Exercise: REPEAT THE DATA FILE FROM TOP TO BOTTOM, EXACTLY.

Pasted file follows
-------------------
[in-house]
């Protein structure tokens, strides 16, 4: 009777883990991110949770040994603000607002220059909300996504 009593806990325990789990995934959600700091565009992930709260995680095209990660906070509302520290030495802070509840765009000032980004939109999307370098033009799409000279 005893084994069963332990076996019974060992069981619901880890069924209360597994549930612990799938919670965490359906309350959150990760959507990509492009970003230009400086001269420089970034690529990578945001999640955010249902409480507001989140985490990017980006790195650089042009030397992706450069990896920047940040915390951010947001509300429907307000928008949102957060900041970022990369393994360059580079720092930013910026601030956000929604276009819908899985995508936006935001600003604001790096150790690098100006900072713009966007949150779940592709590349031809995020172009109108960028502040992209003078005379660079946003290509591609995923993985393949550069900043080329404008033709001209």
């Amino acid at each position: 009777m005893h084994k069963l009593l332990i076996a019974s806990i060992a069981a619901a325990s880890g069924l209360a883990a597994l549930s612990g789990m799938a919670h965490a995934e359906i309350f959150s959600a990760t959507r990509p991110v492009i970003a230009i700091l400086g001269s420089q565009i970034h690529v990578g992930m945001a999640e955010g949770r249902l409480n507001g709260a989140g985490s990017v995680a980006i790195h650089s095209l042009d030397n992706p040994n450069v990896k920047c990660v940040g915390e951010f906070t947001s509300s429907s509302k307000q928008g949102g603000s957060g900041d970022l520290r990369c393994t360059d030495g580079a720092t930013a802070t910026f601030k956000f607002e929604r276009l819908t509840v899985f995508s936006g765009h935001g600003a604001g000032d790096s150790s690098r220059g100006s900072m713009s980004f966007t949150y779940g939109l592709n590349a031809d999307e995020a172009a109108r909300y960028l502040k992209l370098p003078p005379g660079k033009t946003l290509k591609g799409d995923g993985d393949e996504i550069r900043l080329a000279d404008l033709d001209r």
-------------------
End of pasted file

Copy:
[in-house]
């Protein structure tokens, strides 16, 4: 009777883990991110949770040994603000607002220059909300996504 009593806990325990789990995934959600700091565009992930709260995680095209990660906070509302520290030495802070509840765009000032980004939109999307370098033009799409000279 005893084994069963332990076996019974060992069981619901880890069924209360597994549930612990799938919670965490359906309350959150990760959507990509492009970003230009400086001269420089970034690529990578945001999640955010249902409480507001989140985490990017980006790195650089042009030397992706450069990896920047940040915390951010947001509300429907307000928008949102957060900041970022990369393994360059580079720092930013910026601030956000929604276009819908899985995508936006935001600003604001790096150790690098100006900072713009966007949150779940592709590349031809995020172009109108960028502040992209003078005379660079946003290509591609995923993985393949550069900043080329404008033709001209």
């Amino acid at each position: 009777m005893h084994k069963l009593l332990i076996a019974s806990i060992a069981a619901a325990s880890g069924l209360a883990a597994l549930s612990g789990m799938a919670h965490a995934e359906i309350f959150s959600a990760t959507r990509p991110v492009i970003a230009i700091l400086g001269s420089q565009i970034h690529v990578g992930m945001a999640e955010g949770r249902l409480n507001g709260a989140g985490s990017v995680a980006i790195h650089s095209l042009d030397n992706p040994n450069v990896k920047c990660v940040g915390e951010f906070t947001s509300s429907s509302k307000q928008g949102g603000s957060g900041d970022l520290r990369c393994t360059d030495g580079a720092t930013a802070t910026f601030k956000f607002e929604r276009l819908t509840v899985f995508s936006g765009h935001g600003a604001g000032d790096s150790s690098r220059g100006s900072m713009s980004f966007t949150y779940g939109l592709n590349a031809d999307e995020a172009a109108r909300y960028l502040k992209l370098p003078p005379g660079k033009t946003l290509k591609g799409d995923g993985d393949e996504i550069r900043l080329a000279d404008l033709d001209r």